There is no going back to normal. Normal wasn't working for the majority of us, and “normal” as a concept is not healthy. There is no one, specific way of being in the world. We have a lot of rethinking to do.

    We used to talk about the “future of work” — and now I call it the “now of work.” The pandemic has shown us exactly how work looks right now. Women have left the workplace in huge numbers. Millionaires and billionaires are accumulating even more of the wealth while others are losing their jobs.

    The question I’ve asked myself over and over, which I think all the leaders in our BBF community have asked themselves, is: What can I do? What can I take leadership over in this moment? 

    So often, losses in wealth and opportunities are felt privately and not talked about publicly.

    As Aniyia said to me recently, all social contracts have been rewritten. They need to be rewritten, in particular, when it comes to how our systems impact Black and Latinx folks.

    From your perspective, what’s needed in order for us to make a collective pivot — to build equity and create more opportunity for Black and Latinx entrepreneurs?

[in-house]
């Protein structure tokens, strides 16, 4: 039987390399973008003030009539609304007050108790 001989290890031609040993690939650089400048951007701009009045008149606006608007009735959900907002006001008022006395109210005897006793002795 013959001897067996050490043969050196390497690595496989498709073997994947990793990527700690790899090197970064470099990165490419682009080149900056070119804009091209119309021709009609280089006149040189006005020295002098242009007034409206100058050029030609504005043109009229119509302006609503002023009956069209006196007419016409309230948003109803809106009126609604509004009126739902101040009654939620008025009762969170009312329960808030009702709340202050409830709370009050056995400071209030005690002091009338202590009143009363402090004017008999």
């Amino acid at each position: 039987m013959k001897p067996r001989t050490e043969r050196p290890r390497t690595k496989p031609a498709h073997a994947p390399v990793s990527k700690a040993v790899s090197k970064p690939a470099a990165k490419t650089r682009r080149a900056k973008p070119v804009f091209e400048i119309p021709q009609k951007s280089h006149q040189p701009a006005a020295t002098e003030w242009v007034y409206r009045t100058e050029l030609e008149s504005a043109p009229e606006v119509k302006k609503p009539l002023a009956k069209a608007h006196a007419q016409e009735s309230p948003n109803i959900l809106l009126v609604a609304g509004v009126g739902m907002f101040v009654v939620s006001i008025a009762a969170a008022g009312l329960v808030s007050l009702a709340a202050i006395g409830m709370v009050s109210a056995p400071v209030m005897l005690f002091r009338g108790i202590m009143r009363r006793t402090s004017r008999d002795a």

Two things are needed: bravery is one, and an iterative approach is the other. This isn't a one-and-done situation. This is going to be a lifelong project for lots of us, because it has to be. This isn't about the year 2020 or the pandemic. This is about the rest of our lives and committing ourselves to doing the work.

    Having conversations about differences and the racialized structures in which we live is going to be very uncomfortable, but I highly suggest that we all do it. It is a journey — and it won’t be perfect. But that’s okay. In fact, the idea of perfection is a white supremacist construct.

    It’s also about iterating, in terms of social progress, but also in terms of our industry in particular. When you look at the first version of Twitter, it was terrible. The first version of something is always terrible. That’s why our iterative process is so important. We need to build. Measure. Learn. If we’re always building something new together, we’re always learning and getting better.

    Be brave, be bold, and know that you're going to make mistakes. If you really believe that we need a better world and you would like to be a part of it, then you're going to have to put in the work.

    Further reading

    Bridging the belonging gap
    Read

    Bridging the belonging gap

    Written, recorded, and designed by doers & makers © 2021 In the Works